Feeling Charitable? How to Maximize Giving and Saving With These Charitable Gifting Tips

It may be hard to believe, but the holiday season is here, which means many Americans are planning to donate to their favorite charities in the coming months, so we’d like to remind you that there are two creative ways to donate to charity while still maximizing tax advantages:

Using your RMDs
If you have a traditional IRA, you must take required minimum distributions (RMDs) at age 72 or incur a penalty. You will also pay normal income taxes on this distribution. However, if you choose not to itemize your tax deductions for the current tax year, you may use some or all of your RMD (up to $100,0000) as a qualified charitable distribution (QCD). Your RMDs, rather than being taxed as normal income, get donated to the charity. Win-win for all involved, as you reduce your tax burden while the charity receives your donation.

Cluster Your Charitable Contributions
If you are not in your RMD stage of life, wish to donate to charity, and prefer to itemize your tax deductions, you can lump your charitable contributions into a single tax year.

For example, consider a married couple with no mortgage, making $5,000 in annual charitable contributions and a SALT deduction capped at $10,000. In this case, they will likely use the standard deduction of $25,900 and not itemize their tax return. They would, therefore, not receive any specific tax benefit from their charitable contributions. If they chose to cluster their charitable contributions, they could elect to make a few years of contributions all in a single year. For example, they could make five years of charitable contributions ($25,000) in a single year and choose to itemize their tax return in that year and use the standard deduction in all of the other years.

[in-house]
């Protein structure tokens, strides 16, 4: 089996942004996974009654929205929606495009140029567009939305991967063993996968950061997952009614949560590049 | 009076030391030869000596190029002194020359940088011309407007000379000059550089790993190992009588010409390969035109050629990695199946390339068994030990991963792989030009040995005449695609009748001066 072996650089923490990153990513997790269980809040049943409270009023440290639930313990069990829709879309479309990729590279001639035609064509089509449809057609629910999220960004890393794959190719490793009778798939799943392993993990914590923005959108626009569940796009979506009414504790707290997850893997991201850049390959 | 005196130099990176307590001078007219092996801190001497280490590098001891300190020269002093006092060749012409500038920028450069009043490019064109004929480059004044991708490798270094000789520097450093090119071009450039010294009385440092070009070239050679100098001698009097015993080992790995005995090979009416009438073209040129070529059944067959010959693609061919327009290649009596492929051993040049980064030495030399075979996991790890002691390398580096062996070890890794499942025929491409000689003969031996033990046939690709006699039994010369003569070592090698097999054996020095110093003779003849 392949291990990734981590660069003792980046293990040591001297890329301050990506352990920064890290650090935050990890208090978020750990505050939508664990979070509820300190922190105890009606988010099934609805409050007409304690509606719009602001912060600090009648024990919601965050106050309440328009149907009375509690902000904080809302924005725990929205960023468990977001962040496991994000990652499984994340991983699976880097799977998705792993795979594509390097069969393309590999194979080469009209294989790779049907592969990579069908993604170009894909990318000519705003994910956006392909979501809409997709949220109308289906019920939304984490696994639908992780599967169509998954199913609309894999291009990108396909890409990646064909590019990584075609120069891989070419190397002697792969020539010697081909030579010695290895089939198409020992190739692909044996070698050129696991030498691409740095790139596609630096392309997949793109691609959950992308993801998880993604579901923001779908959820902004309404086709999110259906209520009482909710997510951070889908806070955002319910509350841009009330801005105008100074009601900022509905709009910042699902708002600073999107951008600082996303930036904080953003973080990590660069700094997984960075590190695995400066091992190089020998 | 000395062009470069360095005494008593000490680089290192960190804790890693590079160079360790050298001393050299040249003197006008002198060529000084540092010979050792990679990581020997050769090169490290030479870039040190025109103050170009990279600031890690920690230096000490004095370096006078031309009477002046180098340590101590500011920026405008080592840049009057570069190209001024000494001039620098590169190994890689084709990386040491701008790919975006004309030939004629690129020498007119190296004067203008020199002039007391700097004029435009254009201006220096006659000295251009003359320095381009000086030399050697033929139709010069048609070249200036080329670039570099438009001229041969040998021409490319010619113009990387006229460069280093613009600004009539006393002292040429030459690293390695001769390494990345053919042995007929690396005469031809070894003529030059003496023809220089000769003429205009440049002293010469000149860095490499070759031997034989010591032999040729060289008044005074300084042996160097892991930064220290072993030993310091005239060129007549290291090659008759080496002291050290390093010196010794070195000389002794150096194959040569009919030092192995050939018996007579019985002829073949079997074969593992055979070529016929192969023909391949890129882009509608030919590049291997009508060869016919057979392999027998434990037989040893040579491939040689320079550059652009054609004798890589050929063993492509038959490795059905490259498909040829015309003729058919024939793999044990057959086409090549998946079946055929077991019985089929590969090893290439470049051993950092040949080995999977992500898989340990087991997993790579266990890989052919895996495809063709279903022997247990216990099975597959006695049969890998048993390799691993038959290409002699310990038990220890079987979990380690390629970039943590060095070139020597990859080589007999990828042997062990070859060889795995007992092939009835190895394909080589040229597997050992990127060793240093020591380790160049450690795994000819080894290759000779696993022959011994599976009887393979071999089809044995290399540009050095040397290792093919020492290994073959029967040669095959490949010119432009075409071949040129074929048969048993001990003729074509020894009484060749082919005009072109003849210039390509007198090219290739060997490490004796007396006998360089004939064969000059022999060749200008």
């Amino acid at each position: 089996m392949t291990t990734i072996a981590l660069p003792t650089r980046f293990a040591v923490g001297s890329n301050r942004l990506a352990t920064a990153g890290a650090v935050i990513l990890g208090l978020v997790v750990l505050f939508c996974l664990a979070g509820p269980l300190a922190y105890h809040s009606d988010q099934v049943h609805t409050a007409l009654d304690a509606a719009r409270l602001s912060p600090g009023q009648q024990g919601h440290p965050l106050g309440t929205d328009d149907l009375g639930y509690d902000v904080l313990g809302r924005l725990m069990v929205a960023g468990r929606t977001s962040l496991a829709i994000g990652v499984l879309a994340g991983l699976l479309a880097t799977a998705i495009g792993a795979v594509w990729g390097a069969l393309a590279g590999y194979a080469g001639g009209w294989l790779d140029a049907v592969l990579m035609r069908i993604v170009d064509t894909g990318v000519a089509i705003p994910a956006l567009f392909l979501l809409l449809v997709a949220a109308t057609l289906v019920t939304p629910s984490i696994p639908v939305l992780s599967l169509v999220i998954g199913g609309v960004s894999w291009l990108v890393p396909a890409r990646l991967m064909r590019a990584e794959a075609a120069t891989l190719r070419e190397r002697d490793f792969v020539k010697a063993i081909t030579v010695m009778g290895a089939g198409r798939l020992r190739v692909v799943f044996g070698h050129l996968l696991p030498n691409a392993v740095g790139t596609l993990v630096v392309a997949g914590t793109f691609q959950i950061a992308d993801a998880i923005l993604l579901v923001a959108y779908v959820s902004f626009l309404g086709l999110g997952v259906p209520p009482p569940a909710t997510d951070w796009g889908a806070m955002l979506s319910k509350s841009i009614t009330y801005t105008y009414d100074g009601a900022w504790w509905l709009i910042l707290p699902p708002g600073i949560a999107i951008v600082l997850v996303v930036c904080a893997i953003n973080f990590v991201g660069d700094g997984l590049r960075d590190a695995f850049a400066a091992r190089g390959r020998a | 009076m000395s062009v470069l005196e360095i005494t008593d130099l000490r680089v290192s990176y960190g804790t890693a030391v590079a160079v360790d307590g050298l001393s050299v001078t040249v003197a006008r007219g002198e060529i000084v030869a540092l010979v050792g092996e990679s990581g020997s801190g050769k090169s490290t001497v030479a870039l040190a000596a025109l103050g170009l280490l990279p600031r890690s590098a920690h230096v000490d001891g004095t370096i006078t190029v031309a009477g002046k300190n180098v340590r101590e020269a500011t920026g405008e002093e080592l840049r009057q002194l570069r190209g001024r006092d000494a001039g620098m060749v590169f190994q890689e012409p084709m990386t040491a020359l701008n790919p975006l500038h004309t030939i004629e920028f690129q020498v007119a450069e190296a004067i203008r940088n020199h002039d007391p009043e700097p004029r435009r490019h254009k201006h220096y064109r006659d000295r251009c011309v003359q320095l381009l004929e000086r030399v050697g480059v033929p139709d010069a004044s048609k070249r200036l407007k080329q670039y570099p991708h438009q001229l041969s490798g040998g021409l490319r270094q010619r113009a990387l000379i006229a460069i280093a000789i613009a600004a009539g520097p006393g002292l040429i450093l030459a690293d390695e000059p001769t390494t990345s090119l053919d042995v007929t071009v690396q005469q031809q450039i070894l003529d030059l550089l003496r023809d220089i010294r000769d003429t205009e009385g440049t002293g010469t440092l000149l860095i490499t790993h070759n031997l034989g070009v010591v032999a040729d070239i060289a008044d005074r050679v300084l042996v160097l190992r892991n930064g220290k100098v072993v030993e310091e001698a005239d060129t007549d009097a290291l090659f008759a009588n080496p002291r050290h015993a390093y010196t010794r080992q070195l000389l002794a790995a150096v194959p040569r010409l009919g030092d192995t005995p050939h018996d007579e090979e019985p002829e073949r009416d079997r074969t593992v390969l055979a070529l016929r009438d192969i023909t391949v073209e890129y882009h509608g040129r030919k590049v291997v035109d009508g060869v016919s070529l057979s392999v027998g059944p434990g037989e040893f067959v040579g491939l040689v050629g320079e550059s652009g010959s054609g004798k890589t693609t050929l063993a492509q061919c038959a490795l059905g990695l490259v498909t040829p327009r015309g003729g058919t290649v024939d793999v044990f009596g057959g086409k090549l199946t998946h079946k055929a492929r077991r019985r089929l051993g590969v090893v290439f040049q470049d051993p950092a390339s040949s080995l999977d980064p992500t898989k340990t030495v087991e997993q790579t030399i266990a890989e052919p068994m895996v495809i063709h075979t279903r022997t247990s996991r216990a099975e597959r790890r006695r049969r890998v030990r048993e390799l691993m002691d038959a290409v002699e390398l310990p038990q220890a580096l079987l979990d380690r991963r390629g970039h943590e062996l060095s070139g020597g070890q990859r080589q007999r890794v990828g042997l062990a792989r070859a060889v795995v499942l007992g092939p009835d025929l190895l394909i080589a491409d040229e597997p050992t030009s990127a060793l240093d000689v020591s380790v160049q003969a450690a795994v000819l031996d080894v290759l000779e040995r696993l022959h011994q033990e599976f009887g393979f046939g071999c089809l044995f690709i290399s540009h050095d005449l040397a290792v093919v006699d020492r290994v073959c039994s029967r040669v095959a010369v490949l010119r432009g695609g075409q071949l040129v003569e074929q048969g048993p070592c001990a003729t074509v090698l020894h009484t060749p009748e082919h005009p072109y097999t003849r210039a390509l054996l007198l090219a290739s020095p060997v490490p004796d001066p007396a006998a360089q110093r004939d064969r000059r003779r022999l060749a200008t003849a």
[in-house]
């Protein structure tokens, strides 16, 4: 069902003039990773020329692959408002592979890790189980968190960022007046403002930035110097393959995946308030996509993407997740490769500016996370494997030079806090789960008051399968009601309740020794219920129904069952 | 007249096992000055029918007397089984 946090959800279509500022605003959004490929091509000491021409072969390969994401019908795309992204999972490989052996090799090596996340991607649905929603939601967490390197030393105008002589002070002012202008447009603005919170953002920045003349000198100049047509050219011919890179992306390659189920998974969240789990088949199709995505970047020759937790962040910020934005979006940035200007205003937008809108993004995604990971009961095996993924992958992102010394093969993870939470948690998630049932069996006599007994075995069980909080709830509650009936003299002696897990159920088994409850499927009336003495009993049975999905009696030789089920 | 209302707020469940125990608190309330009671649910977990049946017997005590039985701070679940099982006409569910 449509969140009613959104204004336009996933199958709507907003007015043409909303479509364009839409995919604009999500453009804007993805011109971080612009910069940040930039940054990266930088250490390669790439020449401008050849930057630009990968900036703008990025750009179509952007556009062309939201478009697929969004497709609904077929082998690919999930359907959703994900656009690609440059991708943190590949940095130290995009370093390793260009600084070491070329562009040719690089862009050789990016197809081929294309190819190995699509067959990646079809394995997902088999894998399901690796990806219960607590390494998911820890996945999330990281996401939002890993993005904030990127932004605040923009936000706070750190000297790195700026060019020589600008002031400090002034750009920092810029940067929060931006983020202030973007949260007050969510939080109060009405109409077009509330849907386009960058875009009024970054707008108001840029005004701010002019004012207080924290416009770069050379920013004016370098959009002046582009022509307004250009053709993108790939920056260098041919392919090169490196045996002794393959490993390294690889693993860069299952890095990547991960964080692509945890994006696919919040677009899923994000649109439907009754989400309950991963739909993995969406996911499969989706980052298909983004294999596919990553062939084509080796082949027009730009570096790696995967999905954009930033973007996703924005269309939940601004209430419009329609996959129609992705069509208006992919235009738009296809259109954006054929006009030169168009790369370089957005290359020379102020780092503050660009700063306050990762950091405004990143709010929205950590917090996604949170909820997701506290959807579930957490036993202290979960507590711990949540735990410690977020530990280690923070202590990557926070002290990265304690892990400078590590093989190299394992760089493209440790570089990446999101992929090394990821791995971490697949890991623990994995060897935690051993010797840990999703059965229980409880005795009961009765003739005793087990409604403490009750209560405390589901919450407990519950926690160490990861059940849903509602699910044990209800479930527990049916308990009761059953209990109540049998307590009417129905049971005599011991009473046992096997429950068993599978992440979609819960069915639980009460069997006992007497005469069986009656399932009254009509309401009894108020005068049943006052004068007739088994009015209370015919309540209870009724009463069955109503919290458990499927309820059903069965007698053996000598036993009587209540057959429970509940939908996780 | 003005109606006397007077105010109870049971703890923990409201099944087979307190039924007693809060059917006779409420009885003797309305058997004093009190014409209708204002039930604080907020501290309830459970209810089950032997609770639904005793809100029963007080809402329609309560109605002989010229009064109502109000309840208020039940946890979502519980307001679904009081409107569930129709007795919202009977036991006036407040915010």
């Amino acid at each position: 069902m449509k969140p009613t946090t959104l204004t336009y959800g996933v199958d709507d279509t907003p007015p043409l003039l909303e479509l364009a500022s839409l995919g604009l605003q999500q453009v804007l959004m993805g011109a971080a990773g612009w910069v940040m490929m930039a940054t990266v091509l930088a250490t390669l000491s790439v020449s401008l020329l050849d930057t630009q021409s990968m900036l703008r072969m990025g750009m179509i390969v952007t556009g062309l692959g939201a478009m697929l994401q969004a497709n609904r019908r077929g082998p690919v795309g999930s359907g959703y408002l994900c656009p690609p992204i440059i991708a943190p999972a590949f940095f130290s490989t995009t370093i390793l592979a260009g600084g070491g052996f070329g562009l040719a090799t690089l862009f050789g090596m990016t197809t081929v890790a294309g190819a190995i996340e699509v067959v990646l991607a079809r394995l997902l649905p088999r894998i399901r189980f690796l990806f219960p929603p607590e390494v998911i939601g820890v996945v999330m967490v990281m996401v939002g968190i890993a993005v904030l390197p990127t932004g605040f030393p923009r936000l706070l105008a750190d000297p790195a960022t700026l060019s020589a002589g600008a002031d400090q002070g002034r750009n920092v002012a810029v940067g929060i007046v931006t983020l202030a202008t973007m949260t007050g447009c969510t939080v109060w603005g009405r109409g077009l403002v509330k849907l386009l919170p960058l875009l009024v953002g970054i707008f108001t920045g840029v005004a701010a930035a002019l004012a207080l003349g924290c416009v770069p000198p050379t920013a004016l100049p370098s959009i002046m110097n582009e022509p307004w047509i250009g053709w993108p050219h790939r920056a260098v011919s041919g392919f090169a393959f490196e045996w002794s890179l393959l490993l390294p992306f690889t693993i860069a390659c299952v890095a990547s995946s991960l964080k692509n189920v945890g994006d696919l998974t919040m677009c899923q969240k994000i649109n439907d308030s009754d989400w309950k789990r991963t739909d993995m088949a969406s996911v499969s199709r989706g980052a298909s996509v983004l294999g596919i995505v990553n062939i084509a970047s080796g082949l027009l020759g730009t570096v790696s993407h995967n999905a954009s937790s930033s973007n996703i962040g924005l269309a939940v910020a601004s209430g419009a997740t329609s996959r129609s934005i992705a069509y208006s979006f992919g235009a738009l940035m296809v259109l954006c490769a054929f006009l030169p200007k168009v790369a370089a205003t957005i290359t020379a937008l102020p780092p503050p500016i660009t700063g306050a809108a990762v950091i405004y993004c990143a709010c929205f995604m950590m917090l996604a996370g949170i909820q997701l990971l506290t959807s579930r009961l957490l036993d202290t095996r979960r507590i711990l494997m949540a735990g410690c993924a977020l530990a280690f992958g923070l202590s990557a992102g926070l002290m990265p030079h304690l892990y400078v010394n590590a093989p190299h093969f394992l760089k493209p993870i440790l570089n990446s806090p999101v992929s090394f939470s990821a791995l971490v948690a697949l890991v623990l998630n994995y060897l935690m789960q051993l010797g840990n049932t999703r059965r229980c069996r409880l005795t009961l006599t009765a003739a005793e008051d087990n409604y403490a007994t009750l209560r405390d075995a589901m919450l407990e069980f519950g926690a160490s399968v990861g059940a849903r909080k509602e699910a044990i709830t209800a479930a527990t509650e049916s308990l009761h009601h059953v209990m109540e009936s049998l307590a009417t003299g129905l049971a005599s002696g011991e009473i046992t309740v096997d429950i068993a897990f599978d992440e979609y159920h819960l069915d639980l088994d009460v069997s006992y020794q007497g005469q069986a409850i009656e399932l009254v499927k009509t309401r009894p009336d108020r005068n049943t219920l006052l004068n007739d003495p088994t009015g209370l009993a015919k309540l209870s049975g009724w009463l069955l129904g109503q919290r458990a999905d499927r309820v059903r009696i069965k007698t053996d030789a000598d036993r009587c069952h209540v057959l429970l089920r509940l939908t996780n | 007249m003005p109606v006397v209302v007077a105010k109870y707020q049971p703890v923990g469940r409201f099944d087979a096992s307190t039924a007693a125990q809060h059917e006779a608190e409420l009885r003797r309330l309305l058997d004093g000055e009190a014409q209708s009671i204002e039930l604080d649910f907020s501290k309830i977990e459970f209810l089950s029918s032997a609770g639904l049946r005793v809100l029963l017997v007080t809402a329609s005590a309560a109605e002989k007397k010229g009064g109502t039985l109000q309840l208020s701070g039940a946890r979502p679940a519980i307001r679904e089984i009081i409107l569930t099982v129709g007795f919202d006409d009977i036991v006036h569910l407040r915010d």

The biggest drawback to clustering is that most individuals want to maintain regular contributions over those five years rather than give in a single lump sum. A donor-advised fund (DAF) may be beneficial if that is your preference. A DAF works like this:

  1. You make an irrevocable contribution of personal assets to the fund, including cash, stocks, or other assets.
  2. You immediately receive an itemized tax deduction for the current tax year based on your contribution ($25,000, for example).
  3. You name your donor-advised fund account, advisors, and any successors or charitable beneficiaries.
  4. Your contribution is placed into a donor-advised find account where it can be invested and grow tax-free.
  5. Afterward, you can distribute grants from your account to qualified charities.

Remember that you may only itemize your contributions into the fund, not distributions out of the fund. If you are interested in exploring methods for charitable giving, feel free to contact us to discuss which options may be best for your specific situation.

Multnomah Group is a registered investment adviser, registered with the Securities and Exchange Commission. Any information contained herein or on Multnomah Group’s website is provided for educational purposes only and does not intend to make an offer or solicitation for the sale or purchase of any specific securities, investments, or investment strategies.   Investments involve risk and, unless otherwise stated, are not guaranteed.  Multnomah Group does not provide legal or tax advice.  Any views expressed herein are those of the author(s) and not necessarily those of Multnomah Group or Multnomah Group’s clients.

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